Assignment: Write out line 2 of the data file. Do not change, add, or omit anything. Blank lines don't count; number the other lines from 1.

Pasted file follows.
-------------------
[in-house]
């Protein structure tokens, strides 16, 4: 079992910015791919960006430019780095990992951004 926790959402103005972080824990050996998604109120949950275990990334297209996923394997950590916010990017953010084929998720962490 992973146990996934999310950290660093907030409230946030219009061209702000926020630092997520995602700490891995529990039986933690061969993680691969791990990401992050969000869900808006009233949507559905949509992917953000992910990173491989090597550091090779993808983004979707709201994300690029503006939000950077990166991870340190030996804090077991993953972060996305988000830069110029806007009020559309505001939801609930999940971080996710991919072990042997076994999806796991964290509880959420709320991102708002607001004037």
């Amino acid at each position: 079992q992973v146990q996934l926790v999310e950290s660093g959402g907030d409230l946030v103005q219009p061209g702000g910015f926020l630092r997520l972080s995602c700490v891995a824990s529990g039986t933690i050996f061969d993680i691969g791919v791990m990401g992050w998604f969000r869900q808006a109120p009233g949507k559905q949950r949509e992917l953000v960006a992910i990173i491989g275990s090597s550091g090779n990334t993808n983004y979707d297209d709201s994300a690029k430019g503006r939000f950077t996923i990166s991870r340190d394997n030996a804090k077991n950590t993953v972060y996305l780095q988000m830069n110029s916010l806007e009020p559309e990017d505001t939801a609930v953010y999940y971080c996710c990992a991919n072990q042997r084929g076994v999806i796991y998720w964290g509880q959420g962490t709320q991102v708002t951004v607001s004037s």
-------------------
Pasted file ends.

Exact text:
């Protein structure tokens, strides 16, 4: 079992910015791919960006430019780095990992951004 926790959402103005972080824990050996998604109120949950275990990334297209996923394997950590916010990017953010084929998720962490 992973146990996934999310950290660093907030409230946030219009061209702000926020630092997520995602700490891995529990039986933690061969993680691969791990990401992050969000869900808006009233949507559905949509992917953000992910990173491989090597550091090779993808983004979707709201994300690029503006939000950077990166991870340190030996804090077991993953972060996305988000830069110029806007009020559309505001939801609930999940971080996710991919072990042997076994999806796991964290509880959420709320991102708002607001004037």